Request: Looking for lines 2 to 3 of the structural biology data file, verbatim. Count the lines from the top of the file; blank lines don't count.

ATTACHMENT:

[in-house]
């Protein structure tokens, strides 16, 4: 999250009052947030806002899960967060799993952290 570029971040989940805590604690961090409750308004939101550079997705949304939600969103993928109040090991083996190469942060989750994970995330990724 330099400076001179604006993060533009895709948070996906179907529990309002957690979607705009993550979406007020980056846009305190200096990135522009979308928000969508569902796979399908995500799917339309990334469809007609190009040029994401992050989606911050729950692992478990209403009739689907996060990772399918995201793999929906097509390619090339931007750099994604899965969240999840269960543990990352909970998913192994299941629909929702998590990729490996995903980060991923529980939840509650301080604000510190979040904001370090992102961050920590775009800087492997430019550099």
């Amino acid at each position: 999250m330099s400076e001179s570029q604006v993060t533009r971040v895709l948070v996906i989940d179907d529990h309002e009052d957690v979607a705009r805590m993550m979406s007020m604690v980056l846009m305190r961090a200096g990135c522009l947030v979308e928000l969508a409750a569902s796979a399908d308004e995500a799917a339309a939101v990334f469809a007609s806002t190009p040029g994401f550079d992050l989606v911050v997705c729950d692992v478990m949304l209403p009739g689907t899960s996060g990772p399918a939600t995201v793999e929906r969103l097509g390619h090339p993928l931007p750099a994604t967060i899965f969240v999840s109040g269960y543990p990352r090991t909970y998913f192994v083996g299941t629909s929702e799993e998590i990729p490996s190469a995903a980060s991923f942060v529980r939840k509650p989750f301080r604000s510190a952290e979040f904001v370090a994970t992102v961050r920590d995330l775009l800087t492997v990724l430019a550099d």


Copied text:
């Protein structure tokens, strides 16, 4: 999250009052947030806002899960967060799993952290 570029971040989940805590604690961090409750308004939101550079997705949304939600969103993928109040090991083996190469942060989750994970995330990724 330099400076001179604006993060533009895709948070996906179907529990309002957690979607705009993550979406007020980056846009305190200096990135522009979308928000969508569902796979399908995500799917339309990334469809007609190009040029994401992050989606911050729950692992478990209403009739689907996060990772399918995201793999929906097509390619090339931007750099994604899965969240999840269960543990990352909970998913192994299941629909929702998590990729490996995903980060991923529980939840509650301080604000510190979040904001370090992102961050920590775009800087492997430019550099």
């Amino acid at each position: 999250m330099s400076e001179s570029q604006v993060t533009r971040v895709l948070v996906i989940d179907d529990h309002e009052d957690v979607a705009r805590m993550m979406s007020m604690v980056l846009m305190r961090a200096g990135c522009l947030v979308e928000l969508a409750a569902s796979a399908d308004e995500a799917a339309a939101v990334f469809a007609s806002t190009p040029g994401f550079d992050l989606v911050v997705c729950d692992v478990m949304l209403p009739g689907t899960s996060g990772p399918a939600t995201v793999e929906r969103l097509g390619h090339p993928l931007p750099a994604t967060i899965f969240v999840s109040g269960y543990p990352r090991t909970y998913f192994v083996g299941t629909s929702e799993e998590i990729p490996s190469a995903a980060s991923f942060v529980r939840k509650p989750f301080r604000s510190a952290e979040f904001v370090a994970t992102v961050r920590d995330l775009l800087t492997v990724l430019a550099d």